Just 21 years old, Teofimo is a one-year pro. A sensational young prospect at 135 pounds, he is considered one of the top young talents in the sport by many observers. He was an amateur standout before his debut – he earned a place on the 2016 U.S. Olympic boxing team at 132 pounds, but controversial politics in the amateur program took it away from him. Teofimo instead represented Honduras – the birthplace of his parents – at the Olympic Games in Rio de Janeiro.
He’s been very active since his debut, with 10 fights in his first 20 months as a pro.
He’s also been very impressive – Kevin Iole named him Yahoo Sports “2018 Prospect of the Year.”
Teofimo stepped up to 10-round status for the first time in his fight on July 17 in New Orleans and won by sixth-round TKO against William Silva.
ESPN.com’s Dan Rafael reported from ringside [excerpts]: Mega lightweight prospect Teofimo Lopez predicted he’d knock out William Silva in the fifth round. He was close. He went a few seconds into the sixth round before stopping Silva in a one-sided demolition.
Lopez nearly ended it in the first round when he dropped Silva with a clean left hook on the chin with about 20 seconds to go. Although Lopez didn’t finish Silva then, he dominated every round. He was much faster and landed numerous hard shots to bloody the outclassed Silva and knock him back.
In the fifth round, Lopez scored another knockdown just before the bell. He landed a series of clean punches before flooring Silva with another left hook.
The Las Vegas-based Lopez continued to pound Silva in the sixth round, landing three left hooks and a right to knock him down again, causing [the] referee to stop the fight 15 seconds into the round.
Lopez came into the fight with a heavy heart, having had his dog – who he called his best friend – die a few days ago. He also said he injured his right hand. [End Rafael item]
In his post-fight interview, Teofimo said, “Set him up with the jab, don’t let him hit you with jab, you play with his mind. I was setting him up so I could surprise him with a big shot. I’m covered with blood, but it’s his blood.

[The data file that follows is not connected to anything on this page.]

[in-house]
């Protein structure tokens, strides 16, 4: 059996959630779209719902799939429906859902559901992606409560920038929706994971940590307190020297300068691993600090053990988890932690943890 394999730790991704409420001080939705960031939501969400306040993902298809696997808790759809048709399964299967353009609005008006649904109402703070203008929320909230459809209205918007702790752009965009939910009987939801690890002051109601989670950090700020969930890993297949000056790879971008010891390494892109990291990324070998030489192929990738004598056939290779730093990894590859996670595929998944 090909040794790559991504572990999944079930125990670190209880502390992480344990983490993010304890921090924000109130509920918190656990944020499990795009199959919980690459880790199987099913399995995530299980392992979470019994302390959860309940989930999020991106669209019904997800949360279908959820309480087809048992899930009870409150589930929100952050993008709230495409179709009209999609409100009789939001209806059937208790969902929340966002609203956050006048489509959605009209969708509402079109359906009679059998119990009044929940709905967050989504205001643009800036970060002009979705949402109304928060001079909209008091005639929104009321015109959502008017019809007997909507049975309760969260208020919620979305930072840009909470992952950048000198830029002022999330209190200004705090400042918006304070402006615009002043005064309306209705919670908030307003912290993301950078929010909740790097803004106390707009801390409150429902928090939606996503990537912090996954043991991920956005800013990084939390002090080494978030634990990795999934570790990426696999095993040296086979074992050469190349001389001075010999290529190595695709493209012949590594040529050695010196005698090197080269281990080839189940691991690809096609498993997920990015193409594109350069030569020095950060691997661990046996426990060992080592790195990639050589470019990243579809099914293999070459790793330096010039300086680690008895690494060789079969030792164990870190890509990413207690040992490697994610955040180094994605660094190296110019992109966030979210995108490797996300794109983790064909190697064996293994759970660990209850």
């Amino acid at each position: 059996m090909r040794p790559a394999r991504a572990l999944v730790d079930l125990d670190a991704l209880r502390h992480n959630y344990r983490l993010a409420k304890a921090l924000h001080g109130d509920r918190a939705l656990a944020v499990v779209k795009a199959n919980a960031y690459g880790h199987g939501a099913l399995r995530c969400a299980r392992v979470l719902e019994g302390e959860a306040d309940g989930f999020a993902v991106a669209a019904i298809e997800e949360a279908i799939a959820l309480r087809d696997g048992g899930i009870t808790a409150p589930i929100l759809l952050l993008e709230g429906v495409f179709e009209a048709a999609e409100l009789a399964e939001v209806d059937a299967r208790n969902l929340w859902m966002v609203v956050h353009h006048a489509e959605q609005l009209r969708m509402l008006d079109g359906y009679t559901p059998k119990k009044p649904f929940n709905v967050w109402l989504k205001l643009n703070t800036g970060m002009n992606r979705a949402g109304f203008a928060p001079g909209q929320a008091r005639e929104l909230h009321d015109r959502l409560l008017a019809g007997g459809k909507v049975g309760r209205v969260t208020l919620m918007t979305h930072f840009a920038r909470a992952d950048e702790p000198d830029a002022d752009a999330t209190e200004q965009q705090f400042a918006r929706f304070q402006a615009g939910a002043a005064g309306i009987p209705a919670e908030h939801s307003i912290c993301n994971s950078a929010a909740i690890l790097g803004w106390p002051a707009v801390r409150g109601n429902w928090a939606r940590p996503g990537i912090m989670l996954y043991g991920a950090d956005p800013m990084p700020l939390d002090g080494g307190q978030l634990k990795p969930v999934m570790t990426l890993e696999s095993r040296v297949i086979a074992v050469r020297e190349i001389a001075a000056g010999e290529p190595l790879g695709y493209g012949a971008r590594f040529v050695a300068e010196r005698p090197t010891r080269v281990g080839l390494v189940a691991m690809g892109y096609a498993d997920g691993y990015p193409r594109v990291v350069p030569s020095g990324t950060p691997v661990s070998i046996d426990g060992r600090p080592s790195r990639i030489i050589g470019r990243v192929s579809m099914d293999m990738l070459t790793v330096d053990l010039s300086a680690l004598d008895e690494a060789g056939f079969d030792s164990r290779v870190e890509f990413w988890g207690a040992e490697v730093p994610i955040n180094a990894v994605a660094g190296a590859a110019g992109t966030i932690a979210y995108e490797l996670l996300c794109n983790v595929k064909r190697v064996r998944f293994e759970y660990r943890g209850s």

“It’s a takeover.”
Boxingscene’s Ryan Burton reported [July 23, 2018 – excerpts]: Blue chip lightweight prospect Teofimo Lopez made the most of his showcase fight when he stopped William Silva in 6 rounds on July 14th.
However, there was a bit of bad news though as Lopez suffered a fracture in his right hand during the fight that required surgery.
The soon to be 21-year-old had his surgery performed by Dr. Steven Shin in Los Angeles and promises that he will come back stronger than ever.
“They said that I can start using my right hand again in October and that I can get back in the ring in late November or December. I believe that I will be back in the ring in December at Madison Square Garden,” Lopez told BoxingScene.com. [End Burton item]
In earlier interviews, Teofimo said, “I’m an entertainer – got to entertain! My style – I’m technical, very technical. I’m very smart when I’m in the ring, like Albert Einstein. I’m like a Sugar Ray, Floyd Mayweather – I’m a boxer, but if the knockout comes, it comes.
“I’m living in Las Vegas now – viva Las Vegas! I moved here in mid-August, 2017. It was just a great decision overall. I had to get out of Florida. I was born in New York, but most of my years I was raised in Florida. It came to a point where a lot of friends of mine wanted to hang out with me, just a big entourage or whatever it was, everybody wanted to be there. It was a distraction.
“We already accomplished so much in Florida that we just felt stuck. So, we felt like we’ve got to go somewhere else and Vegas is the spot. Top Rank is here with their gym, too. We sat down and talked about the decision. Everything’s on the West Coast for boxing, and that’s what we needed – we needed something refreshing, something new, something to elevate us. My whole family moved here – my mom, my sisters, everybody.
“What I feel in Vegas is that I feel like this is truly peace for me. I can get away from everybody.
“I’ve sparred with a lot of pros. Sometimes they would invite me to go to their training camps, sometimes they were in my area. I’ve been in training camp with Shawn Porter at the time he was fighting Keith Thurman, and Brad Solomon, helping them get ready for their fights, and they were both 20 pounds bigger than me.
“I also sparred with Guillermo Rigondeaux and Luke Campbell, the 2012 Olympic gold medalist. I’ve sparred with many, many, many professionals since I was 13 years old.
“I don’t have a nickname right now, but people know me as Gordo.”
Trainer-father Teofimo Lopez Sr. said that the name ‘Teofimo’ runs far back in his family history: “My family is originally from Spain. Teofimo is the name of my father, my father’s father, and his father. What happened was, there were nine brothers and one sister in the family. It was a tight-knit family, and my father was the third son. He was the only one to leave the family. He went to Brazil and from Brazil he went to Honduras, where he met my mother. He was the only one that got the name.”